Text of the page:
During Emma’s stay Tom, who simply can’t not build stuff, started a landscaping project that includes a small deck outside Emma’s room, earning the deck its own name, “Emma’s deck,” which Tom actually burned into the wood!
Now Emma’s presence will always be felt at our home, even after she heads back to Germany . And when she comes back with her own children someday, she can remind them, as they jump off the towering (not) platform that it is rightly her deck!
Two weeks after Emma arrived in Seattle, we picked Elisabeth up from the airport for a three day stay to visit Emma – who was six the last time they had been together – and to spend Father’s Day with her family. The two of them picked up right where they left off – well, except that this time they’re both adults! Emma reminded Elisabeth that tradition holds that Emma should now be Elisabeth’s au pair, representing generation number three of our families’ au pair-ish connections, but it’ll be a few years still before Elisabeth has kids – and you better believe that Emma is ready to come back to Seattle and step in when that happens!
Our first order of business was ceramic painting!
They actually turned out pretty nicely. Elisabeth made a soup bowl for Danny, I made a ladybug mug (of course), and Emma made a gorgeous vase!
The next day, Emma and Elisabeth joined Kat and Ian for the Solstice Festival in Seattle. They had a blast – as you can see.
The weather wasn’t warm at all, but they sure didn’t care and swimming in Lake Washington did happen. Brrrrr!
Father’s Day began with a hike to Annette Lake in the Cascades, including everyone except Shasta and me, old
redheaded bitches ladies that we are!
Peter and Alex didn’t hike either, but they did come home to celebrate Father’s Day. How nice for Tom to have all his kids home!
The next week was fairly quiet. A card game with Kat…
…and more babysitting.
We couldn’t very well have Emma visit from Germany and not go camping, right?! So we packed up the trailer and headed to Ohanapecosh at Mt. Rainier, where I had reservations for the BEST campsite, directly next to the river. (I had made the reservation exactly six months before, on the first day one could reserve a site, which was Christmas Eve! I checked the system a few hours later and all river sites had been scooped up! We were lucky!)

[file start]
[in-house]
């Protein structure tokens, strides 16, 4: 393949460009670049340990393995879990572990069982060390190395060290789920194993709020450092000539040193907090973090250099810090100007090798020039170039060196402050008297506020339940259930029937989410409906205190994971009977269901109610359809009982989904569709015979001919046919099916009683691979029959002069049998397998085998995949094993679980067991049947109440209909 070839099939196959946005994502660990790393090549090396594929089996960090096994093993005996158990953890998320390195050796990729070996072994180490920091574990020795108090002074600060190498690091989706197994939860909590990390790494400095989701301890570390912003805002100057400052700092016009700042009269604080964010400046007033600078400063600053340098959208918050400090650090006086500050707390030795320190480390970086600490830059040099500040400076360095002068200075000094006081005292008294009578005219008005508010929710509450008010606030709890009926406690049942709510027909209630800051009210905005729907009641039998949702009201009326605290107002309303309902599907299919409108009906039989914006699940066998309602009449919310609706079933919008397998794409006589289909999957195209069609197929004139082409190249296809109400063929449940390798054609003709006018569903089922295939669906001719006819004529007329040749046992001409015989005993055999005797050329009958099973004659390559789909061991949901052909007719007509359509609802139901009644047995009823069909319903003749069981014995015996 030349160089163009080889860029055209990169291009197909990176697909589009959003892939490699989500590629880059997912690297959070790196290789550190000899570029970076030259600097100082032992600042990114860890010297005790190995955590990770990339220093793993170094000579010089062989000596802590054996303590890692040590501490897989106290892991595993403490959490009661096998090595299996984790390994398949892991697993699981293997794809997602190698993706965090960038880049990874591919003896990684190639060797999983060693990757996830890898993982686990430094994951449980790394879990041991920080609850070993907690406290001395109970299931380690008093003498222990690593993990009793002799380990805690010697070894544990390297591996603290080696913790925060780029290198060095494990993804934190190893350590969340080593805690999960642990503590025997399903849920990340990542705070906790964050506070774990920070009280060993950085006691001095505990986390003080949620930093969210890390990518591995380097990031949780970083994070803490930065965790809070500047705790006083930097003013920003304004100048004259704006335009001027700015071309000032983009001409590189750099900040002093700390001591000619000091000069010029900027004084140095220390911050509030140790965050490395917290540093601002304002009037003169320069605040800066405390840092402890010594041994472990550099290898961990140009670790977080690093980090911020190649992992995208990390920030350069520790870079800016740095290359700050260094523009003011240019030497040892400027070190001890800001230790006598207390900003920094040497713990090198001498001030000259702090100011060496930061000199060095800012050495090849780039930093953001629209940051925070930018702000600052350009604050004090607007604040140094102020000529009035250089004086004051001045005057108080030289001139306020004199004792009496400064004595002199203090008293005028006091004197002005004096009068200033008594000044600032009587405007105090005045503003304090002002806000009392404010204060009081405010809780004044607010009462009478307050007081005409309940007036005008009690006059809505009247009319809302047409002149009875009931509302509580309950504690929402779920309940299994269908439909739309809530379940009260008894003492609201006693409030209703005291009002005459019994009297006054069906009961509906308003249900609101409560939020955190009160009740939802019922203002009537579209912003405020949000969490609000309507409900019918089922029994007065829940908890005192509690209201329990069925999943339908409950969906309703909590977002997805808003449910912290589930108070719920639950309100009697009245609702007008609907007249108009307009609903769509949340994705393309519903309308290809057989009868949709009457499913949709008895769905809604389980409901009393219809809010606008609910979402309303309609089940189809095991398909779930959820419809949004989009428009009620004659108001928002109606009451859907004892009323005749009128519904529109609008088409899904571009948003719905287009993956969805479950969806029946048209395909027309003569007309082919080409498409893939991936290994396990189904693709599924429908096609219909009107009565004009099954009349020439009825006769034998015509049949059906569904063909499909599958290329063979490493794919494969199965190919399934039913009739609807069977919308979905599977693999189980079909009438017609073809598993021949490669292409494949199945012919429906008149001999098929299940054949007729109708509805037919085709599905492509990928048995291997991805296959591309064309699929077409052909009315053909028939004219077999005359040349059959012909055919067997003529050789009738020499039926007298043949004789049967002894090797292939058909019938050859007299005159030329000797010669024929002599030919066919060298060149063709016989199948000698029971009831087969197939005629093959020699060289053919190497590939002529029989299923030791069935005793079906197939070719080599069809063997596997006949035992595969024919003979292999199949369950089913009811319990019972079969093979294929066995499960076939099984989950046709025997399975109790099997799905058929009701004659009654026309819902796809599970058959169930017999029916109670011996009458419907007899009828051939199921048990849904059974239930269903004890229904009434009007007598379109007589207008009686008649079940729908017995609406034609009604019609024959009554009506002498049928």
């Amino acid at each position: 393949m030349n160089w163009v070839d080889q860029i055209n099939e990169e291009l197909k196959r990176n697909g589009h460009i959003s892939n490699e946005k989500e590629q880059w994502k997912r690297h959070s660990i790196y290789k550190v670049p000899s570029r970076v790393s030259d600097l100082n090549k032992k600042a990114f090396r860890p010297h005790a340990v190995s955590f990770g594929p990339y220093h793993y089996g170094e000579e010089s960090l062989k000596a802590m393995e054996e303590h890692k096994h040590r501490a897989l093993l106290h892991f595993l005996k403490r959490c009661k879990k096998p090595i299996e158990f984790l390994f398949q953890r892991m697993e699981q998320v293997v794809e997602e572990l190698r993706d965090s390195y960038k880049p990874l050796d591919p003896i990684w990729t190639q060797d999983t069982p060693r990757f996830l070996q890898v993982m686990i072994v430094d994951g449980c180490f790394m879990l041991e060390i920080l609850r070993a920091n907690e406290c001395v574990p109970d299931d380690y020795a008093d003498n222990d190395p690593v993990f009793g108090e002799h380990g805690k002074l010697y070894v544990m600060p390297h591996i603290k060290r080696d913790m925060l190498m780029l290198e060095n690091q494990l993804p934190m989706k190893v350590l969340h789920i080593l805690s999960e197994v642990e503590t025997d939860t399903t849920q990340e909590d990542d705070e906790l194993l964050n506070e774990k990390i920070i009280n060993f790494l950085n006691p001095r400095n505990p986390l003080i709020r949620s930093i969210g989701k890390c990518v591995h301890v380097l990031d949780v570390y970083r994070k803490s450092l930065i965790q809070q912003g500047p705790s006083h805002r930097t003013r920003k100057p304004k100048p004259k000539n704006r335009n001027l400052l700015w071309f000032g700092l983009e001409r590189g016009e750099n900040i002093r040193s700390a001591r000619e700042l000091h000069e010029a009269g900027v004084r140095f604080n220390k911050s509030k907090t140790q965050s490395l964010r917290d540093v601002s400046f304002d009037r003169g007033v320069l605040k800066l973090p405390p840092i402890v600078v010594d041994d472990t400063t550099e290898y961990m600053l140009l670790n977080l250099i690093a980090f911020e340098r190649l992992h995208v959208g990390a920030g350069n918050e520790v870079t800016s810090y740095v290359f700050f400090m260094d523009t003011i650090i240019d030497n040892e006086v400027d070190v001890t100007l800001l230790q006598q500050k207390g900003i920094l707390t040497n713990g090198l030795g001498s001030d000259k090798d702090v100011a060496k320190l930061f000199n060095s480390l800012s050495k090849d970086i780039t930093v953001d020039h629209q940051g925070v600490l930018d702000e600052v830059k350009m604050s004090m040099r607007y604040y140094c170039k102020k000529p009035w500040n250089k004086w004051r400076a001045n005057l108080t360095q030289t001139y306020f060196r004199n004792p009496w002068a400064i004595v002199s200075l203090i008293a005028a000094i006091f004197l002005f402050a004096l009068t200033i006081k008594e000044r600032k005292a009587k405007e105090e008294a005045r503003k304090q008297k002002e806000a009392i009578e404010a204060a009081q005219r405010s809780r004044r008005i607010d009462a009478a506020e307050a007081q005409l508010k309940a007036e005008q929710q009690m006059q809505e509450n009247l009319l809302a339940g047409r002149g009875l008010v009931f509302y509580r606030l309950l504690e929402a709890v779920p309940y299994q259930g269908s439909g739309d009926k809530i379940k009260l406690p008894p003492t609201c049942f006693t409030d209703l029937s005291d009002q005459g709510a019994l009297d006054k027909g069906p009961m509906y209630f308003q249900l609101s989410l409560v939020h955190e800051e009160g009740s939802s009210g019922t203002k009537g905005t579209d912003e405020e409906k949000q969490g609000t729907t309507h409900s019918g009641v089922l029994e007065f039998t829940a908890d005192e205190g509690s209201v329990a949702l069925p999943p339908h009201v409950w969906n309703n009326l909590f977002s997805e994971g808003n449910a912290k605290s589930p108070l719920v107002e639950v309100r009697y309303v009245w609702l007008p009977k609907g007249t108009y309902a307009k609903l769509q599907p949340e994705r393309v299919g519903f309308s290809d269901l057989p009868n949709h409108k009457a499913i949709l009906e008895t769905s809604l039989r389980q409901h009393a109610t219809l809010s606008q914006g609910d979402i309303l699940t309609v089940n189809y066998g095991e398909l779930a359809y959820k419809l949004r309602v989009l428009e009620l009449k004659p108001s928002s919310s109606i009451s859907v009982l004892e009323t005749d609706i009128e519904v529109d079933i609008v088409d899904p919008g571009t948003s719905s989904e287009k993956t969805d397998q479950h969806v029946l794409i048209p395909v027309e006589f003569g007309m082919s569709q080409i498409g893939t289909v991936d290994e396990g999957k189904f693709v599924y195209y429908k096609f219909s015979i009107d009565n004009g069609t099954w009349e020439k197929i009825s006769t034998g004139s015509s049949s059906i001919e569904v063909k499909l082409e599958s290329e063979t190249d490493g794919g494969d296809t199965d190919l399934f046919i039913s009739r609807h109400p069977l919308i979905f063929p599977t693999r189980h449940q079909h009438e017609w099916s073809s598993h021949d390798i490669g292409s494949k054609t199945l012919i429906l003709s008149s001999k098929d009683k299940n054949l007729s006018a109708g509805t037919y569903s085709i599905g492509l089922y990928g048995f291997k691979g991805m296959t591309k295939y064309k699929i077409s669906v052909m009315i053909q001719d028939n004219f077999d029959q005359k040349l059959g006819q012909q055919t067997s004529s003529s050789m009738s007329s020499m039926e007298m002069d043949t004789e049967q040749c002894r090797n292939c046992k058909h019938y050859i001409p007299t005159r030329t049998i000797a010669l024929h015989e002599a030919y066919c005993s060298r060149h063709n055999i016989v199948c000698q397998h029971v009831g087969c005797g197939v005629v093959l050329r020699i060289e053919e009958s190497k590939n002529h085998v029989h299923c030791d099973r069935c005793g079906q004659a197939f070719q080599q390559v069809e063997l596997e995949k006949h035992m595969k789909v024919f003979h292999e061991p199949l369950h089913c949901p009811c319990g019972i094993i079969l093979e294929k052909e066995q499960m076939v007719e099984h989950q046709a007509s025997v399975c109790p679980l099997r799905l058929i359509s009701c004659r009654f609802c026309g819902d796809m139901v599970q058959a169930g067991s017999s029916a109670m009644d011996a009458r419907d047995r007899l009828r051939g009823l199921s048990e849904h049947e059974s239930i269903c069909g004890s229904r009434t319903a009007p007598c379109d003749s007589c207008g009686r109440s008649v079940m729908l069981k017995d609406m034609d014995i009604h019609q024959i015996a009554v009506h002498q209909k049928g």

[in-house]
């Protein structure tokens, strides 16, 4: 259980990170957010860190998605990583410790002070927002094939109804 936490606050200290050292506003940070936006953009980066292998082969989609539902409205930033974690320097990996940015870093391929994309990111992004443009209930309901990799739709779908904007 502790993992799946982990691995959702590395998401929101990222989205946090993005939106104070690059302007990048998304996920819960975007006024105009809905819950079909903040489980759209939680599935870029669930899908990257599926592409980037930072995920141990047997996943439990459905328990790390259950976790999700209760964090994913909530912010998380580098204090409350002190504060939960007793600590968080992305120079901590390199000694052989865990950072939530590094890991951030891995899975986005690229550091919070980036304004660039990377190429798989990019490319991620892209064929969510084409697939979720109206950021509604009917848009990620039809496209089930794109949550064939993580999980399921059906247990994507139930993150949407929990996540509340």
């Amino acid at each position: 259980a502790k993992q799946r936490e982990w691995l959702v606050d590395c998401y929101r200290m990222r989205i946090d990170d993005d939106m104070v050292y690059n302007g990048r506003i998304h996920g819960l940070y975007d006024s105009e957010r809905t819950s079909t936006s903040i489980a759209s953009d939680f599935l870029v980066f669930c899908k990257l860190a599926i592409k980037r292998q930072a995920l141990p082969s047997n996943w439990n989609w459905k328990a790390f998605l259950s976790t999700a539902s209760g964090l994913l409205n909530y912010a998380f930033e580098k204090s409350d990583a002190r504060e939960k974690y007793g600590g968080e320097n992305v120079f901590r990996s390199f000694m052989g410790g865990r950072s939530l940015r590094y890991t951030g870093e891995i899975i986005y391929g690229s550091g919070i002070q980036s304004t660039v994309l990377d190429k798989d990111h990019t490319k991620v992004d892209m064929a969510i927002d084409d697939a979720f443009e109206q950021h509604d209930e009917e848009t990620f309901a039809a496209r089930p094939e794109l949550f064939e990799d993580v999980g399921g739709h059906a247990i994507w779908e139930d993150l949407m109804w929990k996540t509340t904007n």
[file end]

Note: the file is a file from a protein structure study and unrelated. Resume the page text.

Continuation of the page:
Emma had her own tent, giving her a true feeling of Northwest camping.
I’ll be reserving this site again first thing in the morning next Christmas Eve!
I reminded Emma that she could say that she climbed Mt. Rainier. She might not have climbed to the top, but she was there and some climbing was involved.
In the evening, Emma discovered S’MORES! It was a happy discovery.
Tonight we’ll have a “Verabschied’s Abendessen” (farewell dinner) with Kat and tomorrow morning I’ll bring Emma back to SeaTac for her flight to Santa Barbara (where Tom and I met forty years ago, coincidentally), where she’ll attend EF English Language School for two weeks before flying home to her family in Germany.
We’ll miss her! But she’ll be back; she promised!
Addendum: I’ve been lightheartedly hounding Emma to drink some coffee while she’s in Seattle. Not a coffee drinker at home, she resisted for four entire weeks – UNTL…! Just before she disappeared into the security line at SeaTac we stopped at Starbucks and, miracle of miracles, THIS happened!
Who doesn’t love a caramel macchiato? NOT Emma, that’s who! (Re-visit this sentence after two weeks at English language school, Emma. We’ll just call this your lesson on double negatives.)